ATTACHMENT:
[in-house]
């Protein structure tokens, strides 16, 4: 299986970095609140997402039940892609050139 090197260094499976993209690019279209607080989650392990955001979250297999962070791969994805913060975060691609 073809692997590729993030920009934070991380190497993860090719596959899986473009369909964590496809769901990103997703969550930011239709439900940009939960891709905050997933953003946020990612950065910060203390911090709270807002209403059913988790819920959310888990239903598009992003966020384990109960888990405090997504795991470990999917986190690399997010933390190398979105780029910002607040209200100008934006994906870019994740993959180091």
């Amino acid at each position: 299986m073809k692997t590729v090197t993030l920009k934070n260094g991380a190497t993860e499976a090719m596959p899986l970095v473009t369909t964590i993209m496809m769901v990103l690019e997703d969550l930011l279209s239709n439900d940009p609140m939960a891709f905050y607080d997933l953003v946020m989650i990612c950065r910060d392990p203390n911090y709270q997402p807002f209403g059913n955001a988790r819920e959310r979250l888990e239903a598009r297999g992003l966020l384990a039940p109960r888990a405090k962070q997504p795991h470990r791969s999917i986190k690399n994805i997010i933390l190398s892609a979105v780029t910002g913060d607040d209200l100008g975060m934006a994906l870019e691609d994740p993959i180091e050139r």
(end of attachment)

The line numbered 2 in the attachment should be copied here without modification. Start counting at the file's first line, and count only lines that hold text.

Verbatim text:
């Protein structure tokens, strides 16, 4: 299986970095609140997402039940892609050139 090197260094499976993209690019279209607080989650392990955001979250297999962070791969994805913060975060691609 073809692997590729993030920009934070991380190497993860090719596959899986473009369909964590496809769901990103997703969550930011239709439900940009939960891709905050997933953003946020990612950065910060203390911090709270807002209403059913988790819920959310888990239903598009992003966020384990109960888990405090997504795991470990999917986190690399997010933390190398979105780029910002607040209200100008934006994906870019994740993959180091």